“Across Australia as a field, we’re looking at ways that we can support astronauts who are going to be further from Earth than we’ve been for more than 50 years,” he says. “That means the astronaut crews are further from medical assistance [so] they require an increased level of autonomy to deal with medical events that occur.” Astronauts on the International Space Station (ISS) can evacuate and return to Earth within 24 hours or less in the case of a medical emergency. But NASA’s Artemis mission has kicked things up a notch. “When we go to the Moon, the medical evacuation time could be a couple of weeks; when we go to Mars it might be nine months or more, depending on where we are at in the journey,” John says.

The isolation experienced by astronauts is one reason Australia is considered a world leader in space medicine. Our strengths lie in our unique remote medicine and telemedicine capabilities, alongside a long history of providing support to Antarctic expeditioners. “We have this huge body of knowledge when it comes to supporting communities and individuals living and working in really remote and extreme environments, be that outback Australia, the bush, supporting military deployments or teams in remote settings like Antarctica,” John says. “So, much like Antarctic expeditioners who are isolated for extended periods of time over the Antarctic winter, those are the same conditions that astronauts will soon experience in terms of isolation in these longer-duration space flight missions. That means the medical care, and the medical training they receive, needs to be adapted to suit those models.”

Innovations from space have a number of trickle-down technologies that could improve medical models here in Australia. “Rural and remote communities within Australia often struggle with the tyranny of distance, and have a worse healthcare disparity than our metropolitan colleagues,” John says. “Many of the medical solutions we’re developing are not only applicable to astronauts in a spacecraft many hundreds of thousands of kilometres away, but also rural and remote communities in Australia, be it advanced telemedicine developments, remote imaging, or remote monitoring of physiological markers by using wearable biosensors. All of these things can benefit rural and remote Australia and help breach that rural–metropolitan healthcare divide.”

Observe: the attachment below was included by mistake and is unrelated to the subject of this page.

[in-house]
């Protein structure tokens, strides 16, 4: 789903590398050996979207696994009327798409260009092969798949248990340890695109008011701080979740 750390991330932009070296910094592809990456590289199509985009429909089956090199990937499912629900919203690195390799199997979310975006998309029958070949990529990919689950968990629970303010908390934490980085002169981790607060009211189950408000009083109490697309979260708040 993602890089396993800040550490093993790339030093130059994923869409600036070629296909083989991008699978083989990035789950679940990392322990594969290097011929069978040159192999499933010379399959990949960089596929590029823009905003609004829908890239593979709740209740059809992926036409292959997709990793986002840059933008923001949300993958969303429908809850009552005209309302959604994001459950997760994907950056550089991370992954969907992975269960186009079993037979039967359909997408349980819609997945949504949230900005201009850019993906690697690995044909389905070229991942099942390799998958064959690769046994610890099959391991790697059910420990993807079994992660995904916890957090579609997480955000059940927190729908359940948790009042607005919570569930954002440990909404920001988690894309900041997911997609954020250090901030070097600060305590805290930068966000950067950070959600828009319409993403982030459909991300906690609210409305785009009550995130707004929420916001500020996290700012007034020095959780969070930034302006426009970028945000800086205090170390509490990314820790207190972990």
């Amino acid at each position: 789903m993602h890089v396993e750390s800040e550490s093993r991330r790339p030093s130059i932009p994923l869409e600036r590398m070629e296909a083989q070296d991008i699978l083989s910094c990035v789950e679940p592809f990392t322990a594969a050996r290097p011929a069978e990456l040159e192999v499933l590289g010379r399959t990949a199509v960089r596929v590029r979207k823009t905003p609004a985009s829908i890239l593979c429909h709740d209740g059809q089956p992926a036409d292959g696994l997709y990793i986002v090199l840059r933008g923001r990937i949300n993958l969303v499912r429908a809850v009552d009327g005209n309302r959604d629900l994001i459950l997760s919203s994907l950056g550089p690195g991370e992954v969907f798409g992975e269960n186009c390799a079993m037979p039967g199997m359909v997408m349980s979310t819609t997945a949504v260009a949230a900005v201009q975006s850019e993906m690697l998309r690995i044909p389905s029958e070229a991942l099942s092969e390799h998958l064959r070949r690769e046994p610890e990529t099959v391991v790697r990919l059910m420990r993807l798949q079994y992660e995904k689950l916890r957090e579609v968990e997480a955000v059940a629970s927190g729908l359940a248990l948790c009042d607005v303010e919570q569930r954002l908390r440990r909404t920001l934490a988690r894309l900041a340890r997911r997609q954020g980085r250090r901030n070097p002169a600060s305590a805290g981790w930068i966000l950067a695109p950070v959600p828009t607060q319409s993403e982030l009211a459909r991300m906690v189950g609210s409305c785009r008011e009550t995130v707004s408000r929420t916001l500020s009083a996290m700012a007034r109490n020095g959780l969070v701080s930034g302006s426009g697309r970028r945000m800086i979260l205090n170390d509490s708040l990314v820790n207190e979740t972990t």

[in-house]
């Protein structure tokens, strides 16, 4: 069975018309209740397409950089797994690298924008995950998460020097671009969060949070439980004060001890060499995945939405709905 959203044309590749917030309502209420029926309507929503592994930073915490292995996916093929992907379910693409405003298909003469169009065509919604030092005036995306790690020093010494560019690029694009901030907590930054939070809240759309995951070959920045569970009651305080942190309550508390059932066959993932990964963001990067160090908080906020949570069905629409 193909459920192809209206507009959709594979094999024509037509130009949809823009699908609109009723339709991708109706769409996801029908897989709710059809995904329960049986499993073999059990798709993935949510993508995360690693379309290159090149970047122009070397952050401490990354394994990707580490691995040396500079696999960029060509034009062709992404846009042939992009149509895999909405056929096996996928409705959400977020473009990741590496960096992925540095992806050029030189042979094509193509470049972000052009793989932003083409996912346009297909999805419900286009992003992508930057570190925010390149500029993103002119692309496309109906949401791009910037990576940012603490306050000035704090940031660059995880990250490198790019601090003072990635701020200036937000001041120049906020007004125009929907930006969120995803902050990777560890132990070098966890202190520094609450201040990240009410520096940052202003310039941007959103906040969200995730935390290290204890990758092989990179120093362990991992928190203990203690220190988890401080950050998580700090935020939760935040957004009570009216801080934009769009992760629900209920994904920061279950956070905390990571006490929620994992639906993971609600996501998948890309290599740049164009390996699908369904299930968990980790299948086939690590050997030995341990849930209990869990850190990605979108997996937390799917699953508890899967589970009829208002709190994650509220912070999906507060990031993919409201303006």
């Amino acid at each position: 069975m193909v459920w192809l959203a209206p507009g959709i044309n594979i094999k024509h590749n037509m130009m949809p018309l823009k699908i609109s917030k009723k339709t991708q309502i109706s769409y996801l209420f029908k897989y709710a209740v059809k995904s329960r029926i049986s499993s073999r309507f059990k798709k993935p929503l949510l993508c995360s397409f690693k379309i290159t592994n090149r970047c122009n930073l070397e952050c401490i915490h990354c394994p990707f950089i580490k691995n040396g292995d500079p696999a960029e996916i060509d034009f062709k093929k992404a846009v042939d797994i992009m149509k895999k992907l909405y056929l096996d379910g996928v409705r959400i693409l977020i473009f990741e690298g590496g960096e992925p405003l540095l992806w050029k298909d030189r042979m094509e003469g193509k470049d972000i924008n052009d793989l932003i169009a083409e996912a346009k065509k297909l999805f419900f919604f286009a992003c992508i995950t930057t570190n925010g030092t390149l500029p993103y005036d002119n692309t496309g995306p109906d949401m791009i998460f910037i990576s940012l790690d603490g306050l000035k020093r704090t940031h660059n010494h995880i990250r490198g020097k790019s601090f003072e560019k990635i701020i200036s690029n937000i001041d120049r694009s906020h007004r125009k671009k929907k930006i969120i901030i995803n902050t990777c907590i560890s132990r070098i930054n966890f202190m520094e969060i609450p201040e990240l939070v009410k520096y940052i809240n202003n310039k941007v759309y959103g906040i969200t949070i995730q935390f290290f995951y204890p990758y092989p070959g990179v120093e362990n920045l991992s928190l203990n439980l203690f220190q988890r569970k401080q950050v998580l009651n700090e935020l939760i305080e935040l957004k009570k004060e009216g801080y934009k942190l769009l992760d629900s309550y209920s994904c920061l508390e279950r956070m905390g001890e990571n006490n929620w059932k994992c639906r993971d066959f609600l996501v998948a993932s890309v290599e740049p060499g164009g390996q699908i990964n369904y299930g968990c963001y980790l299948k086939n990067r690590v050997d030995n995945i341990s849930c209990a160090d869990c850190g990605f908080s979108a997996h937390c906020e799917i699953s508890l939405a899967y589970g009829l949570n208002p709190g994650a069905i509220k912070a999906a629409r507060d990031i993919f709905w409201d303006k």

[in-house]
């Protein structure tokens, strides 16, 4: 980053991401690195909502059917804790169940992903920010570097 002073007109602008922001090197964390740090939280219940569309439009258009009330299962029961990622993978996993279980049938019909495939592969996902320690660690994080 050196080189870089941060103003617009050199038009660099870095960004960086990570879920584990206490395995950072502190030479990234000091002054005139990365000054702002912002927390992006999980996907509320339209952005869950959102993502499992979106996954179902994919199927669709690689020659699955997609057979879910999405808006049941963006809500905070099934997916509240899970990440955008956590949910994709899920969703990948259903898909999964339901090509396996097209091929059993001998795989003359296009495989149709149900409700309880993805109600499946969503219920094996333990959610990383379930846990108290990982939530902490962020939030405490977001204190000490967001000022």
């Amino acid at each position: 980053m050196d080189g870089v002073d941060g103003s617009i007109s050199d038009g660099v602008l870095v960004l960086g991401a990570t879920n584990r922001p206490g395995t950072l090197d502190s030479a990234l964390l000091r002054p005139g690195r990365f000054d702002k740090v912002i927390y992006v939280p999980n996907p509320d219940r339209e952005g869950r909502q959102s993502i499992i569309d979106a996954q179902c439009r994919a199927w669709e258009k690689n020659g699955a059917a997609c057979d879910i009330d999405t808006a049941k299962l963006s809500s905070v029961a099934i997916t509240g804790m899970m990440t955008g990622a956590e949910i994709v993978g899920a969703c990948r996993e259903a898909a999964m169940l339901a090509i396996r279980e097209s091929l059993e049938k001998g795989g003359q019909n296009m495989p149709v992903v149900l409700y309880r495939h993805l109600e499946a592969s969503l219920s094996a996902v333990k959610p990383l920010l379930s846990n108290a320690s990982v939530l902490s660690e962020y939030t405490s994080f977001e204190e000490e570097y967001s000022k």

Related: Back to the Moon: Australia’s mining expertise at forefront of new era of space exploration

Outback plants to feed astronauts

Australian plant scientists are also looking to support astronaut health by improving their diets with space-grown plants.Several groups across the world have successfully grown plants on the ISS under various mock conditions. But Lunaria One, a Victoria-based startup, will take this one step further and attempt to grow plants on the Moon’s surface. “Keeping astronauts healthy is really challenging,” says Professor Caitlin Byrt, a plant biologist at the Australian National University and science adviser to Lunaria One. “[An astronaut’s] diet affects their wellbeing, not just from a nutritional perspective, but also from a psychological perspective. Humans tend to be happier when they’re eating nice fresh food.” 

As for space biology, Caitlin says the research generated by the startup will have spin-off applications that will benefit Earth, especially at a time when food security is threatened by climate change. 

“Understanding how to support plant life in some of the most extreme kinds of conditions that you can imagine is useful for a range of reasons,” she says. “Being able to understand how to build systems that support rapid propagation of fresh foods can help in situations such as natural disasters here on Earth.”

Adam Gilmour, CEO of Gilmour Space, with the Eris rocket. Image credit: courtesy Gilmour Space Technologies

Data collected from previous missions means scientists have a pretty good understanding of the Moon’s environmental conditions, from its fluctuating temperature extremes, radiation levels and day lengths. Lunaria Oneis using this data to design sealed growth chambers that will create a buffer against the harsh lunar environment and – hopefully – allow plants to thrive.